Narrowing Your Focus and Taking on More Specialized Projects

Starting out as a freelance web designer often means taking whatever projects come our way. After all, we need to eat too (and a drink every now and then isn’t a bad idea).

But, as both your business and skill set evolves, you may come to a crossroads. Do you keep on taking on just any old project that comes along? Or, do you instead narrow your focus and take on more specialized projects? For example, perhaps you only want to work with sites powered by WordPress, or just e-commerce or even projects that fall within a certain price range.

There’s certainly a bright side to working on a variety of projects, especially early in your career. For one, you’ll gain valuable experience. You’re also likely to find out which types of projects you love and some you’re not so crazy about. This is a perfect time to expand your horizons.

Making the Choice to be Choosy

For many years, I would indeed take just about any project that was offered to me.  In recent times, I’ve found that I’m at a point in my career where I want to be a little more particular. Over time I have found that there are certain things that, for one reason or another, I don’t want to do anymore.

One task that I have tired of is the "5 minute update". You know it. It’s that message in your inbox from a client asking you to just change some text around, or something else very minor. I love making my clients happy. That’s one of the cornerstones of my business. But when I have an inbox full of these types of requests, it takes me away from more enjoyable (and lucrative) pursuits.

Vector Flat Illustration Website Development specialized projects
Image Source: Vector Flat Illustration Website Development via Shutterstock

This doesn’t mean that I’m simply cutting off clients from this type of work. It also doesn’t mean that I’m going to charge a premium for it. Instead, my solution is to no longer take on "update only" clients. Meaning, if I didn’t design and/or build your site, I’m not going to offer update service. This allows me to keep current clients happy, while at the same time limiting the amount of this type of work I’ll have to do.

I’m also implementing a similar policy with certain types of software. My primary expertise these days is with WordPress. Therefore, I’m not going to attempt a redesign in Joomla!, Drupal or some random CMS powered by GoDaddy. I’ve come to realize that working with unfamiliar software is kind of like trying to fit a square peg in a round hole. It’s very time inefficient for both my client and myself. In the end, neither of us wins.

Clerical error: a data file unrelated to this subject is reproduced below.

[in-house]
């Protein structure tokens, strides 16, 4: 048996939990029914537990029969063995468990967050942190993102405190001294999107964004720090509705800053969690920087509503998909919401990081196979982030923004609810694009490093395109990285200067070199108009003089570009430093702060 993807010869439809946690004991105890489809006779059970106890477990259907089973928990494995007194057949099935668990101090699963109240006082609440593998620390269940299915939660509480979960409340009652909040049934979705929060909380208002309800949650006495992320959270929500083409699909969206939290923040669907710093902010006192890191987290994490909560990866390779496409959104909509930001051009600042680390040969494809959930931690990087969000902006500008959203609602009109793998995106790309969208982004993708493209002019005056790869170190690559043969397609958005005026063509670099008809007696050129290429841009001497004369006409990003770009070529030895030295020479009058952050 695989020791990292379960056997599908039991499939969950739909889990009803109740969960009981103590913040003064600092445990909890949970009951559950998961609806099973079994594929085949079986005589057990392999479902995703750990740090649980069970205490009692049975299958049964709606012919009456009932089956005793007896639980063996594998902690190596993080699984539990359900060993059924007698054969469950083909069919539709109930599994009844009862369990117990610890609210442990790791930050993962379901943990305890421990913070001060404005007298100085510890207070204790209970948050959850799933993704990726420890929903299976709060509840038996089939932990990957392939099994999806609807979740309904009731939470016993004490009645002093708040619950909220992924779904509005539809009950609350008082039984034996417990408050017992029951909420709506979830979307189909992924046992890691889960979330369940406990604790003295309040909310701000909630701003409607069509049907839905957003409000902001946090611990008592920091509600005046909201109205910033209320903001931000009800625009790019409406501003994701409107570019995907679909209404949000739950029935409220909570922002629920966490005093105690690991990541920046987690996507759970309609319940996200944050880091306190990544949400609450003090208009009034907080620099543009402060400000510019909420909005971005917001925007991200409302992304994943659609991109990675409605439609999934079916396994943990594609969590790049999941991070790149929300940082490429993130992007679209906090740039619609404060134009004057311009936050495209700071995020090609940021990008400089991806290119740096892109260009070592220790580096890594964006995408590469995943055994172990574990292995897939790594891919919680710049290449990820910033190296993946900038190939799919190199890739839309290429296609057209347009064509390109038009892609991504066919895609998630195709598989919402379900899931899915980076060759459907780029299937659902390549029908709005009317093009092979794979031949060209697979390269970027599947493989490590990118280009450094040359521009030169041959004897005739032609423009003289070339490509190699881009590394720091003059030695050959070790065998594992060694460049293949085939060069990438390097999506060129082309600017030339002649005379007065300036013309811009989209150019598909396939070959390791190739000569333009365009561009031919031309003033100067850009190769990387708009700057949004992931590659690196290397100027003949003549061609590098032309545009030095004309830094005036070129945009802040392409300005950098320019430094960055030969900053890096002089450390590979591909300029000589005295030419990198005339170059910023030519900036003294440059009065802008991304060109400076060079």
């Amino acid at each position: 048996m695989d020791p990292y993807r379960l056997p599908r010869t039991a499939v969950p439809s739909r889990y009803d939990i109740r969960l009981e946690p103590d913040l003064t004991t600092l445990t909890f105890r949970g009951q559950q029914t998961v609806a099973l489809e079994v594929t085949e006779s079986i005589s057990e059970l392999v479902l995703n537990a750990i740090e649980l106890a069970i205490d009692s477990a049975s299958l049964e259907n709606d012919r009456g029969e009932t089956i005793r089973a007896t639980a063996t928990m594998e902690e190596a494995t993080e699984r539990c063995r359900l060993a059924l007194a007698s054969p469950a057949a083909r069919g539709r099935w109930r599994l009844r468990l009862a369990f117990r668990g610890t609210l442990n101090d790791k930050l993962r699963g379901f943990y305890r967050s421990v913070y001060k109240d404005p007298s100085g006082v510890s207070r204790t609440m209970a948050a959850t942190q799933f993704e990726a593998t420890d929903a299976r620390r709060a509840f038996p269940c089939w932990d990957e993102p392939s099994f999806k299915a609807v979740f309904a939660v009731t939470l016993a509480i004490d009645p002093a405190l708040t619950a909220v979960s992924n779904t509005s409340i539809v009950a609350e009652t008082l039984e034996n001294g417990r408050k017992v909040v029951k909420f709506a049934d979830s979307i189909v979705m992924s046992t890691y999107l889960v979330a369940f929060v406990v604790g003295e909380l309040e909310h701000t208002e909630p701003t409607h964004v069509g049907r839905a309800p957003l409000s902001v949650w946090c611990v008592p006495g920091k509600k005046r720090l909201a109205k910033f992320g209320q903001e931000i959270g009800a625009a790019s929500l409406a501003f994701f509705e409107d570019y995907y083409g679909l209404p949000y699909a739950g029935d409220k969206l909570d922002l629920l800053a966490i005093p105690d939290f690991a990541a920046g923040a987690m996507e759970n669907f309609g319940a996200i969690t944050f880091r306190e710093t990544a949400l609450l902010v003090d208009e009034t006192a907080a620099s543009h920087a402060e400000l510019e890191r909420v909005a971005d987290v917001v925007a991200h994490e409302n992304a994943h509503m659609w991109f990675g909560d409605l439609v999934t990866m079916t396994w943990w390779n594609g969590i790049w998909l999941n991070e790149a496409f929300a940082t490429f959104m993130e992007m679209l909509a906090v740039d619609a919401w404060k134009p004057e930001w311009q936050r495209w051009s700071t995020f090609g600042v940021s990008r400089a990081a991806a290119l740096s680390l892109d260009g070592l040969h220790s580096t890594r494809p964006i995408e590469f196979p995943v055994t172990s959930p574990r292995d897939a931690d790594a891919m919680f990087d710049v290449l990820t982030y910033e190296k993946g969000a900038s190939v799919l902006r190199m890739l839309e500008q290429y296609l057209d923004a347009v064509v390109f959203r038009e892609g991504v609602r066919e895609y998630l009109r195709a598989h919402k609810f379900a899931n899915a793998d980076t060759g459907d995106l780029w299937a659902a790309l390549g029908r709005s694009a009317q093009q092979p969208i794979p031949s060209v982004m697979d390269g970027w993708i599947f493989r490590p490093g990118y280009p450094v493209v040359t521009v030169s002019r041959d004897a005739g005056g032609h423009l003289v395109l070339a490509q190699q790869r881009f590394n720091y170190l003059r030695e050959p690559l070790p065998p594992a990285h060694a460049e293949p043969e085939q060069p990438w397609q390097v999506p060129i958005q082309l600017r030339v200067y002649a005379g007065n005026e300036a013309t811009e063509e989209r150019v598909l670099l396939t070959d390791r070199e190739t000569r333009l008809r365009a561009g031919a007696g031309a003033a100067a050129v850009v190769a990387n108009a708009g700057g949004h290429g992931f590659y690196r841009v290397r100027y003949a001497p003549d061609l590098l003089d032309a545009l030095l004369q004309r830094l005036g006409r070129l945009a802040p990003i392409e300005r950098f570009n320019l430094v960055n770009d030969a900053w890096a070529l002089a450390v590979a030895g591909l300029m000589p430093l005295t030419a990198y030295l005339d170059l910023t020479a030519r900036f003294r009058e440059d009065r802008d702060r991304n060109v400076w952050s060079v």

Sweet Freedom

It has actually felt very freeing to implement these policies in my business. I feel like I have more time to work on the things that I love doing, without being saddled with an endless array of things I can’t stand. The result has been quite interesting in that doing this has actually allowed my business to grow.

There are still times when I’m stuck doing things I’d rather not be doing. However, I’ve found that I can outsource some of it. If that’s not possible at the moment, I just make the best of it. At least I know it’s not going to dominate my time day after day like it used to.

Flat Vector Illustration Mobile Application specialized projects
Image Source: Flat Vector Illustration Mobile Application via Shutterstock

One bit of advice I have for those of you thinking of narrowing the focus of your business is to still maintain some flexibility. After all, your goal here shouldn’t be to drive clients away by implementing an iron-fisted policy. It’s rather difficult, and maybe even impossible, to just impose your will on everyone else. This won’t happen overnight.

Instead, gradually make the changes you that you want to see in your business. Establish a goal of spending no more than (x) hours a week working on projects that don’t fit within your core services. Sure, there will be times when this simply isn’t possible. But little by little you can get yourself to a place of comfortable balance.

You might just find that, over time, your business will go in the direction you want. The best part is that you’ll be the one in control of guiding it there.

Author: (15 Posts)

Eric Karkovack is a web designer with well over a decade of experience. You can visit his business site here. In July 2013, Eric released his first eBook: Your Guide to Becoming a Freelance Web Designer. He also has an opinion on just about every subject. You can follow his rants on Twitter @karks88.

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